Agriculture represents a key component of the commodities sector and overall U.S. economy. Investors seeking exposure to this sector are strongly urged to follow monthly crop production figures released by the U.S. government.
A quick glance at the data can yield valuable insights on the health and performance of agricultural goods.
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Introduction to the Report
The United States Department of Agriculture (USDA) produces a monthly report to disclose data on domestic crop production, providing up-to-date forecasts on prices, volume, quality, condition and other relevant market metrics. The report is released between the 9th and 12th of each month at 8:30 a.m. EST. For a complete schedule of upcoming reports, refer to the USDA website here.
The data, which are available on the website here, are presented as updated annual forecasts for the latest month. For example, the November 2018 report provides forecast annual production data up to Nov. 1, 2018. This figure is then contrasted with production figures over the same period last year.
The data are released in table format, allowing readers to evaluate monthly and annual trends on a national and state level. The following crops are covered in the monthly report:
- Cottons and peanuts
- Lentils, dry edible peas and Austrian winter peas
- Sorghum and grain
- Dry edible pea
- Fruits and nuts
For each of the above, the USDA produces figures on the amount of crop harvested, yielded and produced for the current year. These figures are published alongside the previous year’s data to allow for easy comparison. Below is a snapshot of corn for grain data for Nov. 1, 2018:
In this particular example, traders can compare this year’s corn-for-grain harvest to last year’s, and monitor the annual yield (expressed in bushel per acre) of this particular commodity. Overall production figures are also provided.
Any significant deviation between the 2017 and 2018 numbers could lead traders to conclude that the crop’s price will rise or fall depending on the direction of the change. It may also signal important weather-related patterns that influence crop production and yield. These factors are important for a market largely dictated by futures trading.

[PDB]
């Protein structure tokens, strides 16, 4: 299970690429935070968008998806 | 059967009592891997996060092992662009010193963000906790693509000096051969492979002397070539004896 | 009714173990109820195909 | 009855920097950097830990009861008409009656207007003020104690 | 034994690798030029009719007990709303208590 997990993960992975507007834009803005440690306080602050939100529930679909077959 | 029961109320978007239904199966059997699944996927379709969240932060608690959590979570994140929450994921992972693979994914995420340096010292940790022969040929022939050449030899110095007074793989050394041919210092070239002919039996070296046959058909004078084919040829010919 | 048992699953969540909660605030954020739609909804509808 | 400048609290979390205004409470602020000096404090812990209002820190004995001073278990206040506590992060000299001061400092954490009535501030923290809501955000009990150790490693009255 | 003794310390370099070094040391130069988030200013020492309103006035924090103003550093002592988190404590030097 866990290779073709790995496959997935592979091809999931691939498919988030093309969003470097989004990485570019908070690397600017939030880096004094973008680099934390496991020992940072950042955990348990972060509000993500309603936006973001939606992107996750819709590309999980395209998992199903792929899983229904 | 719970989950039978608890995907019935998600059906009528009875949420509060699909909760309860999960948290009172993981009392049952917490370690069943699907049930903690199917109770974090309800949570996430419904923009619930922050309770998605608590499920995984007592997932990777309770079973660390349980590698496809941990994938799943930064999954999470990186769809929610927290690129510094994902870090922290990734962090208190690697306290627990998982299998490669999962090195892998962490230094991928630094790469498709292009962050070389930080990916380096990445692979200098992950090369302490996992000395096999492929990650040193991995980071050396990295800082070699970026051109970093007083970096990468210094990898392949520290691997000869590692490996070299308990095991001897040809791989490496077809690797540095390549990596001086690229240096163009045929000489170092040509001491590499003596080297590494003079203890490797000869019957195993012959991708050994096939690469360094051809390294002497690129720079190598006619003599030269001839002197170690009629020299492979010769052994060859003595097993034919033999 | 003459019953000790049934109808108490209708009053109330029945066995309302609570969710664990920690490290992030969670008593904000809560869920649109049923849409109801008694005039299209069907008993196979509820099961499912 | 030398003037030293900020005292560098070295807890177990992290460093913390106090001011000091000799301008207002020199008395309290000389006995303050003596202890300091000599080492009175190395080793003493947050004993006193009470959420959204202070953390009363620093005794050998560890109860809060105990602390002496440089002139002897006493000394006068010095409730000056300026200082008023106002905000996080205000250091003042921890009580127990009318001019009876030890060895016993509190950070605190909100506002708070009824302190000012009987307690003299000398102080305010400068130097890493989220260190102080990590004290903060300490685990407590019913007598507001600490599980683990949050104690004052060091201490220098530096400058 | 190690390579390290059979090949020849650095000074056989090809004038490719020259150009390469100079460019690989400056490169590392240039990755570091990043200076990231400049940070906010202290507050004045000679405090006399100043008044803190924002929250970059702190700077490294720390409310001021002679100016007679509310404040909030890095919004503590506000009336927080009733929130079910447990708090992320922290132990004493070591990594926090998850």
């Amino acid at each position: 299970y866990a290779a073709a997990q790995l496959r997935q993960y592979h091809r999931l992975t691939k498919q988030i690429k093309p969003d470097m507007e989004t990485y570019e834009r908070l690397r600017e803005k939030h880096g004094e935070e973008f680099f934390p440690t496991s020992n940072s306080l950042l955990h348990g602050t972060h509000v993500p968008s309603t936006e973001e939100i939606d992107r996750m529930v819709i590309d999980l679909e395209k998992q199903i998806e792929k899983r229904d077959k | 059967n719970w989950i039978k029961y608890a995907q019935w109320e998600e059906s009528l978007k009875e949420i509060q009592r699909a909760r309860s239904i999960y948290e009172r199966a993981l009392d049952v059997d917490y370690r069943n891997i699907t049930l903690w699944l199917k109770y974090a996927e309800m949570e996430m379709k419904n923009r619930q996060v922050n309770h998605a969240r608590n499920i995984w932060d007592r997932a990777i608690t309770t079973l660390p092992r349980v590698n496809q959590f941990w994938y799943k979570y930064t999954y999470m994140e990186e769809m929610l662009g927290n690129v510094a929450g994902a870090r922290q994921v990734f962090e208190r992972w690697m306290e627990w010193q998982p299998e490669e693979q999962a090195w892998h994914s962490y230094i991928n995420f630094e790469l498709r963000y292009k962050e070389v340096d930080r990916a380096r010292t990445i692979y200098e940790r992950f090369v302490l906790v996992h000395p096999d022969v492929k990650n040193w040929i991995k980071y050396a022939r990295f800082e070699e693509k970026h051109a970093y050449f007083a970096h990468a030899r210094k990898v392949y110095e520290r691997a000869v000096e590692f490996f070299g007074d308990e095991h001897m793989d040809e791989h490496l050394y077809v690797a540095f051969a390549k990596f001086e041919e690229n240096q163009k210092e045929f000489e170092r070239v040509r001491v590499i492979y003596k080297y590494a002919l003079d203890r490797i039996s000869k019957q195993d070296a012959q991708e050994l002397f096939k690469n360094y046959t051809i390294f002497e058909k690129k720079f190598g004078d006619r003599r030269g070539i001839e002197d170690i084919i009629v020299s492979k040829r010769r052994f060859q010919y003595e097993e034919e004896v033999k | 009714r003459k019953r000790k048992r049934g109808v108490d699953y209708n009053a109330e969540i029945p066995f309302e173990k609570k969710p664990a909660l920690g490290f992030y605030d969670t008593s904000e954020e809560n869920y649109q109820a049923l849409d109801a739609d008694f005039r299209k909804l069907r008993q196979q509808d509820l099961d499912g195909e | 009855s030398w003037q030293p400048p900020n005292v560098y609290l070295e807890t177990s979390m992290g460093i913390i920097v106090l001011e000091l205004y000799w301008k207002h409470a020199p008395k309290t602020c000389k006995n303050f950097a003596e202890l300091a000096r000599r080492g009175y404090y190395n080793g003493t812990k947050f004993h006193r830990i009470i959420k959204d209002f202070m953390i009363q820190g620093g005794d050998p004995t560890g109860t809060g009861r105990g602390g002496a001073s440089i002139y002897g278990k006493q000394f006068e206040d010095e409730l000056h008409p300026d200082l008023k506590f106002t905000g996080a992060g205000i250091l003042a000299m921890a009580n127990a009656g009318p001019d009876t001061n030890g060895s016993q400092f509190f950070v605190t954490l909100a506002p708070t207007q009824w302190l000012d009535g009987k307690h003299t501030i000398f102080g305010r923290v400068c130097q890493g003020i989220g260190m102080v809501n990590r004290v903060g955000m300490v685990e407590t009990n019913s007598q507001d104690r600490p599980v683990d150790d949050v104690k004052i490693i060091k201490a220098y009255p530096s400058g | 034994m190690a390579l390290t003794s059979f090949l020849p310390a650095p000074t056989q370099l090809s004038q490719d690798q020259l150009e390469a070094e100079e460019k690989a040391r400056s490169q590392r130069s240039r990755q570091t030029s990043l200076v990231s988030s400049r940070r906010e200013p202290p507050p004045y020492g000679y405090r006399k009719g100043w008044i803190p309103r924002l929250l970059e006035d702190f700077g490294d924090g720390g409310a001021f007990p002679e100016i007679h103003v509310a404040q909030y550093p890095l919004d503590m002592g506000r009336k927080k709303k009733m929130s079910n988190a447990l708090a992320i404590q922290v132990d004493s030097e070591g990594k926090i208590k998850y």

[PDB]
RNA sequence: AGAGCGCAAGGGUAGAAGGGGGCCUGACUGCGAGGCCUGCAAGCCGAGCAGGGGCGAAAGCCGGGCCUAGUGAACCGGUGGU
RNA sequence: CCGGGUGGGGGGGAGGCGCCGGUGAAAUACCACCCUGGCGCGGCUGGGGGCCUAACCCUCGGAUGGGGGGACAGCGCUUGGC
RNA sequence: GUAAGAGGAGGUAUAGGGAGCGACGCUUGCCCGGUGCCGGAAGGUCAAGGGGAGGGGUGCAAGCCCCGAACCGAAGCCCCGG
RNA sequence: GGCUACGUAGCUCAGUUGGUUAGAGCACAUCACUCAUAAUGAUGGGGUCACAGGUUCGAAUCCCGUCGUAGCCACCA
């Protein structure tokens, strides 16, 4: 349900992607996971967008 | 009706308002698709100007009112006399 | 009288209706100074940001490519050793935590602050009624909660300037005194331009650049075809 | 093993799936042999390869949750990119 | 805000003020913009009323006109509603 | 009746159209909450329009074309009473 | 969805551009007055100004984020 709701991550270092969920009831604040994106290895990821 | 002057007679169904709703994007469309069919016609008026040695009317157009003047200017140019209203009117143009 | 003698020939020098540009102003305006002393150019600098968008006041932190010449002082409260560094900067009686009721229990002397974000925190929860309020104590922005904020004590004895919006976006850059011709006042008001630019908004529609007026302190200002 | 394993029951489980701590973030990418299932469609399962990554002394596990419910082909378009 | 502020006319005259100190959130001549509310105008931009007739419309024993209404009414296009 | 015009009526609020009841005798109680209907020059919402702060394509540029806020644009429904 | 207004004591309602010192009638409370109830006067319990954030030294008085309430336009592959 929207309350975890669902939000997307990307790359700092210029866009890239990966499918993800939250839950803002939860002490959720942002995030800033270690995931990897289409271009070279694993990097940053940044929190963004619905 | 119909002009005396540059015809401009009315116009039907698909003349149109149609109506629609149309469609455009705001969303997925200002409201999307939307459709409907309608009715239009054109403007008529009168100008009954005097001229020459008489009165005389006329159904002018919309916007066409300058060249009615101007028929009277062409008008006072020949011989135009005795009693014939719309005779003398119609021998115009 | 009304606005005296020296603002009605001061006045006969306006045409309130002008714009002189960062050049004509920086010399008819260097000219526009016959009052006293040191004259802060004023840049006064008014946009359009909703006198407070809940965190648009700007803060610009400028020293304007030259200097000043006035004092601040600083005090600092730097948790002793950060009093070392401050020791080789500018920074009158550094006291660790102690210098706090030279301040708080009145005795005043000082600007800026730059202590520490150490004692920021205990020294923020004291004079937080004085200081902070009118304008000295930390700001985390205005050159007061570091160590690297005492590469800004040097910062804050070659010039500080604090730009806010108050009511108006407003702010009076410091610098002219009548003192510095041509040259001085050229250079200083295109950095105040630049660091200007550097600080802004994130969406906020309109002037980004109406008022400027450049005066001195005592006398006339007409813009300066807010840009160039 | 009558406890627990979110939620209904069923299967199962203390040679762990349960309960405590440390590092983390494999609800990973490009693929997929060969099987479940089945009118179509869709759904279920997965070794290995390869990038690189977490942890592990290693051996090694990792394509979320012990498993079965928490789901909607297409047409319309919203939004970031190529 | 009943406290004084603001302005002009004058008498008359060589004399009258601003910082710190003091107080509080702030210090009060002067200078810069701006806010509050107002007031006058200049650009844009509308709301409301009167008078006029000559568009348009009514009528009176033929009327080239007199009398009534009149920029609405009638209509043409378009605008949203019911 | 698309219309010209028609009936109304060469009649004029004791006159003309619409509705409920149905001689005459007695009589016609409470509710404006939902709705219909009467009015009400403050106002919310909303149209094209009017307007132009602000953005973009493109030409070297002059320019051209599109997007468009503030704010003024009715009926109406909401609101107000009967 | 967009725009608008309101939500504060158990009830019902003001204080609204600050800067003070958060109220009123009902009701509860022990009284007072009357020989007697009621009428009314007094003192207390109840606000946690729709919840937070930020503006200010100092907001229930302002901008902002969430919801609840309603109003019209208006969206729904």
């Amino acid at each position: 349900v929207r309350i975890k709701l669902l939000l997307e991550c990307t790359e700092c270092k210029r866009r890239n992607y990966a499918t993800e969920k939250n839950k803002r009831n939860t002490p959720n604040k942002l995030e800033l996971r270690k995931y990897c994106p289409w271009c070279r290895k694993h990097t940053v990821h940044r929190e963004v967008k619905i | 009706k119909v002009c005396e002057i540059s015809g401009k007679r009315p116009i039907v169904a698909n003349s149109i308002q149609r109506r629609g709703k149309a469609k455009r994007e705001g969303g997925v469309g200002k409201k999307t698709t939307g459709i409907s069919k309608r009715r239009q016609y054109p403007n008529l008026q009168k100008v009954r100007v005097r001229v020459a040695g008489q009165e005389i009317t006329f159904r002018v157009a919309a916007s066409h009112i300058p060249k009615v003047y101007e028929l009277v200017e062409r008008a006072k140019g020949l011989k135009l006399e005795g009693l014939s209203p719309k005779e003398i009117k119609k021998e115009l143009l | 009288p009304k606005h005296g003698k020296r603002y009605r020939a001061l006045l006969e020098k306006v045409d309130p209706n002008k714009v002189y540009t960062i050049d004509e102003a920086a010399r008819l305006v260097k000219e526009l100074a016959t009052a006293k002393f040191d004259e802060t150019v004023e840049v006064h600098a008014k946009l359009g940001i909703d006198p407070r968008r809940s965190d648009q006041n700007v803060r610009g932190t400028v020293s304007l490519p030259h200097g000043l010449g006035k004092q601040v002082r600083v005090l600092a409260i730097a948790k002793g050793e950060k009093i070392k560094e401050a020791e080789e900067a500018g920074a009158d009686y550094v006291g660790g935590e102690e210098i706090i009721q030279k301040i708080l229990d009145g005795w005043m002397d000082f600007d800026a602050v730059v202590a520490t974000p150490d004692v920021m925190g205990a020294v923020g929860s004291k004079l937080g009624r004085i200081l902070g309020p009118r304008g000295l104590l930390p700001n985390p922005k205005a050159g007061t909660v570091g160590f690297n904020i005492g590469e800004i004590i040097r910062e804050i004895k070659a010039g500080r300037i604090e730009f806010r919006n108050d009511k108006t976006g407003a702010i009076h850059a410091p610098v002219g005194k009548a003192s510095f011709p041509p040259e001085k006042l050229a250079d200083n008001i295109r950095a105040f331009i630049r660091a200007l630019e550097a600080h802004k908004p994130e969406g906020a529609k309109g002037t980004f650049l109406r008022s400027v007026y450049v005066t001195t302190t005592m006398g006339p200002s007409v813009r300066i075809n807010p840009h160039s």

The chart breaks down corn production by state, focusing on the regions that produce the highest quantity of this particular crop. “Other states” where the crop is also produced is assigned its own category near the very bottom just before the national estimates are produced.
Traders who are looking for a high-level overview of national crop production, including major trends and themes, can focus their attention on the very first page of the report. Here, the USDA provides an overview of the major themes that emerged during that particular forecast period. For instance, the snapshot for November 2018 is provided below:
It’s important to note that monthly production forecasts are not revised; rather, a new forecast is issued each month throughout the growing season. According to the USDA’s statistical methodology, end-of-season estimates are provided after the harvest.
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To better understand the USDA’s forecasts, it’s important to consider the methodology of the monthly reports. Crop production figures are calculated by the National Agricultural Statistics Service (NASS).
Each outlook produced by the NASS has two components: acres to be harvested and expected yield per acre. For example, estimates on preliminary corn and soybean acreage are based on survey data collected in the first two weeks of June, whereas expected yield data are collected monthly between August and November. These timeframes may differ based on the commodity being surveyed.
Yield data are collected during the last week of the previous month as well as the first 2-3 days of the current month. For all intents and purposes, data on yield surveys reflects conditions as of the first of the month (i.e. Nov. 1).
The NASS assumes “normal weather conditions” for all crop production forecasts for the remainder of the season. According to the NASS’s official methodology, the organization “does not attempt to predict future weather conditions” and “long-range weather forecasts are not used in any forecast models.”
The Bottom Line
The USDA Crop Production Report is a valuable resource for futures traders with exposure to agricultural goods. The report also provides a good snapshot for evaluating the latest and most important trends influencing domestic crop production.
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